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Facebook, Twitter Symbols Influence Online Buying Decisions

Facebook, Twitter symbols affect purchase decisions onlineA recent study by the University of Miami School of Business Administration, Empirica Research, and StyleCaster Media Group examined how the presence of the Facebook “Like” button and Twitter symbol might affect online purchase decisions.  The results indicate that these icons do have a significant impact on the decision to buy — a decision that varies depending on the type of product, and whether consumers would want to share that purchase information with their social network.

The study asked nearly 200 consumers to explore products in an online shopping context, and participants were randomly assigned product pages that either included small Facebook and Twitter icons, or did not.  Some products were those people were happy to display in public (sportswear, a desirable fragrance) while others were products people might not want publicly displayed (compression underwear for women, acne products). Finally, researchers then measured the intended purchase behavior of the shoppers.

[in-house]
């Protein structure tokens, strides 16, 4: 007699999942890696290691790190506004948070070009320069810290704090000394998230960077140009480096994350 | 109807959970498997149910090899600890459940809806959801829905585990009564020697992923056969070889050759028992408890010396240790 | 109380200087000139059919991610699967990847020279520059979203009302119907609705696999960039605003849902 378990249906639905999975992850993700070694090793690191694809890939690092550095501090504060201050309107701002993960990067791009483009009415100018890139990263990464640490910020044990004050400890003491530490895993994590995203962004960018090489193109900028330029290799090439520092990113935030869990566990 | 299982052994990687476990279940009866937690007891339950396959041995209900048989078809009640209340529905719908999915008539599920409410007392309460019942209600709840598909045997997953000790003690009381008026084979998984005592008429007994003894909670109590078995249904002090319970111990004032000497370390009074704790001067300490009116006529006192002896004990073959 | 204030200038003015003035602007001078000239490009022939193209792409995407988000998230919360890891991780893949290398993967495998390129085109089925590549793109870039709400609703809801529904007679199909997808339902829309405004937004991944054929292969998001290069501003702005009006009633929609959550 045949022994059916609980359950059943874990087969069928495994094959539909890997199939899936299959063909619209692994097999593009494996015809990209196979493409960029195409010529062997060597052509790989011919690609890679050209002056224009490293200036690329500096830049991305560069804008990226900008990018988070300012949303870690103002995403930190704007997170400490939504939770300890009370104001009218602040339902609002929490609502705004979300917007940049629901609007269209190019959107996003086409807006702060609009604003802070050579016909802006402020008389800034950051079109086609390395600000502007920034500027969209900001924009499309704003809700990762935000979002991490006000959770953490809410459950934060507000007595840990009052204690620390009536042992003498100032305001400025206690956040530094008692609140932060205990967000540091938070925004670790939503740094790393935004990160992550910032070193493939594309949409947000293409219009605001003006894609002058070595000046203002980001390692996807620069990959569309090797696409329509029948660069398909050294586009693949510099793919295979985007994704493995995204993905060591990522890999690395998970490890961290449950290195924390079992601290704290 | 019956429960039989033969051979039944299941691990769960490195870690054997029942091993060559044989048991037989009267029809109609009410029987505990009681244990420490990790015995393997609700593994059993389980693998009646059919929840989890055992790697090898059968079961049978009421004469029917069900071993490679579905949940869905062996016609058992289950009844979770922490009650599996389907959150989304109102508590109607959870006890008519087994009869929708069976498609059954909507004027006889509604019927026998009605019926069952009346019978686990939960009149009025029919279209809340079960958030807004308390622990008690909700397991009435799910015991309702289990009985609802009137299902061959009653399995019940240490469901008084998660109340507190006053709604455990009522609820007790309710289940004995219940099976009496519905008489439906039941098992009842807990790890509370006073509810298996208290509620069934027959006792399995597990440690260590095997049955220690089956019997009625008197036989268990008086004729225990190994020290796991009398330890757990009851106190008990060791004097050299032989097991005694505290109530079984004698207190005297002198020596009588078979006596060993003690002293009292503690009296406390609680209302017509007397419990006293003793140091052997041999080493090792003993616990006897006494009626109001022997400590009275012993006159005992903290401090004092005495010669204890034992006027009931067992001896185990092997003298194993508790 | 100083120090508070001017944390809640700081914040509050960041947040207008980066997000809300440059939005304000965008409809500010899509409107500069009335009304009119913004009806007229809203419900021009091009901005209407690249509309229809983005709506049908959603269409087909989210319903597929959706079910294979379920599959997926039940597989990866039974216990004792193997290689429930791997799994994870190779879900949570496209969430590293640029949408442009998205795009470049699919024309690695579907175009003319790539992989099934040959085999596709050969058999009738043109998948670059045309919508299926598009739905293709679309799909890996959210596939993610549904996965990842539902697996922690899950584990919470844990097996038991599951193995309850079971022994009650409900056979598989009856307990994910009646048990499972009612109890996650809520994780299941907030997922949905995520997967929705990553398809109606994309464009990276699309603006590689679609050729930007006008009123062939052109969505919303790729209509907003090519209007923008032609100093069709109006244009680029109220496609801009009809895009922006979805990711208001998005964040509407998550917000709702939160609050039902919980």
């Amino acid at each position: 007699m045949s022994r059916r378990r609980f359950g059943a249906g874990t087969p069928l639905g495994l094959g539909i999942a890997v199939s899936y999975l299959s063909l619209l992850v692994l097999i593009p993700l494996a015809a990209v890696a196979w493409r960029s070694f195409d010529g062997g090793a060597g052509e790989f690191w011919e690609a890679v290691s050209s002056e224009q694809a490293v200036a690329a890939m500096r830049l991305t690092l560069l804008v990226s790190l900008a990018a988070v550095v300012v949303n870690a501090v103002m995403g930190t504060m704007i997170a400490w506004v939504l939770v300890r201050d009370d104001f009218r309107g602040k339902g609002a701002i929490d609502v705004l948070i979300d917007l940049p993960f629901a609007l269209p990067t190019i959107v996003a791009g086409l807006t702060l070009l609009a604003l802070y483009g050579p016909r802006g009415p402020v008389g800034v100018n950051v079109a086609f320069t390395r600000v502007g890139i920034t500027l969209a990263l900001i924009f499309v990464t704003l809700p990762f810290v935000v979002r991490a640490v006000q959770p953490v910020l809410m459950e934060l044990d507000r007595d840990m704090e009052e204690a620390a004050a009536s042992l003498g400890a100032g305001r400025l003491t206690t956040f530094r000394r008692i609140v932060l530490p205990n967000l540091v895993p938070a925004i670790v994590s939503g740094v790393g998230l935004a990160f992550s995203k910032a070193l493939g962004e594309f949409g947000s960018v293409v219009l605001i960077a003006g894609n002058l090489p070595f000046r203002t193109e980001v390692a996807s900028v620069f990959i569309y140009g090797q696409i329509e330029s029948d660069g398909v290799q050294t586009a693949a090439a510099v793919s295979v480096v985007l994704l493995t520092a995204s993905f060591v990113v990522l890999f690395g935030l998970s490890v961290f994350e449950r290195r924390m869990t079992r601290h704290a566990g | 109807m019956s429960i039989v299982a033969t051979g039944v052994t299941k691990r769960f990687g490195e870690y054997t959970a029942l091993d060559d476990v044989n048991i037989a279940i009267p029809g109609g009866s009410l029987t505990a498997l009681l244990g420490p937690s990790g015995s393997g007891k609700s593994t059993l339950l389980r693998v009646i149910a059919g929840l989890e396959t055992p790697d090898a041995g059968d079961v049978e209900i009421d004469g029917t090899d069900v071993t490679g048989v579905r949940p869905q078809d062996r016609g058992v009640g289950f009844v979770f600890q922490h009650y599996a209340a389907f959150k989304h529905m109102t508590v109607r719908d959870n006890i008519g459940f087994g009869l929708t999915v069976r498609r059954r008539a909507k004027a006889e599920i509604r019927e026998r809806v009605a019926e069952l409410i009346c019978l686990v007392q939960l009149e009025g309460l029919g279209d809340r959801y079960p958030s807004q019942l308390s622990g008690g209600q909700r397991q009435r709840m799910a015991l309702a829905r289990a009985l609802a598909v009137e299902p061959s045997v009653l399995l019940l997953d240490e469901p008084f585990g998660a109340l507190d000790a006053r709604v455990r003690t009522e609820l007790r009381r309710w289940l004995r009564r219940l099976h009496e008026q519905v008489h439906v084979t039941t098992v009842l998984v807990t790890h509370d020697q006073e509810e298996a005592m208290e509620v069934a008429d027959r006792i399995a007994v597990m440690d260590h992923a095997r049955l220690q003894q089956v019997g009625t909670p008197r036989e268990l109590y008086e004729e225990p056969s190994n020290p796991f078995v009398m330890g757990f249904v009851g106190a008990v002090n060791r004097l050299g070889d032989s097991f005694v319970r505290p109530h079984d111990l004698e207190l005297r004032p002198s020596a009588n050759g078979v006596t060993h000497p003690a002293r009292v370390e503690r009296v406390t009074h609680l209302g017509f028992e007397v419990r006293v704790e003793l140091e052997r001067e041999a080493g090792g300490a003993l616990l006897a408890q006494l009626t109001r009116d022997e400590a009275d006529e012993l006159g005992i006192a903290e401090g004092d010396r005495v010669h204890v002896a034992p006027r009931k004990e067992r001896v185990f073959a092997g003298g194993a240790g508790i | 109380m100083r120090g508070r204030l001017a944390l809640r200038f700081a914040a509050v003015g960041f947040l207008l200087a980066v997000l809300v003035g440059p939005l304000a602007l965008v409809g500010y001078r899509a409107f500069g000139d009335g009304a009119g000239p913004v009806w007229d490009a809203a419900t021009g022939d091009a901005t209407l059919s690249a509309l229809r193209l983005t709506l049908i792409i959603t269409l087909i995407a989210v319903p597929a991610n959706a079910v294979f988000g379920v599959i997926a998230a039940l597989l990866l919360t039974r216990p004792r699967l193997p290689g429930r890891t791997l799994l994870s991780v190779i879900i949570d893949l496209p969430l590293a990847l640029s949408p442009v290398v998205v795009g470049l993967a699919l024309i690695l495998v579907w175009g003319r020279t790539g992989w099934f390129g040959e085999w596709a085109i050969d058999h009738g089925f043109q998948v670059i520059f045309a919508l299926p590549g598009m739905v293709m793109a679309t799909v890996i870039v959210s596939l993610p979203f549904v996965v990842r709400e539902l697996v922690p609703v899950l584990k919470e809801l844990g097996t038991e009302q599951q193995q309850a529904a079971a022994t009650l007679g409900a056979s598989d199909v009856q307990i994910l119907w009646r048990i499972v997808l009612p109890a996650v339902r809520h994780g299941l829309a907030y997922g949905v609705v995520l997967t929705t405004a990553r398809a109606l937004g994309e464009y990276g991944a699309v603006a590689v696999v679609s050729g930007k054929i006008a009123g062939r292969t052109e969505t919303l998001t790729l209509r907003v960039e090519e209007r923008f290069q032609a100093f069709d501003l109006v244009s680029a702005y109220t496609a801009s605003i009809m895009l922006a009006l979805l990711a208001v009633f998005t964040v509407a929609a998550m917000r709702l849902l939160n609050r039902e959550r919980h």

The findings:

  • When the product was one for which public consumption is desirable (sportswear, fragrance) the presence of the Facebook and Twitter icons made people 25% more likely to purchase
  • When the product was more private in nature (Spanx, Clearasil), the presence of Facebook and Twitter icons made participants 25% less likely to purchase

The impact of these symbols on intended buying behavior emerged regardless of whether people had any memory of having seen the Facebook or Twitter icons. According to the study, the findings suggest that these social media icons “have penetrated people’s unconscious processes” and can influence their decisions and behavior “in ways that may bypass our awareness and ability to control.”

“Our study finds that the mere presence of social media icons on a web page where we shop appears to cause us to feel as if our purchases are being watched by our social network, and we adjust our buying decisions accordingly,” says Claudia Townsend, an assistant professor of marketing at the University of Miami School of Business Administration. “Marketers should be aware that the placement of these symbols in their web design strategy could have a major impact on buying behavior.”

 

 

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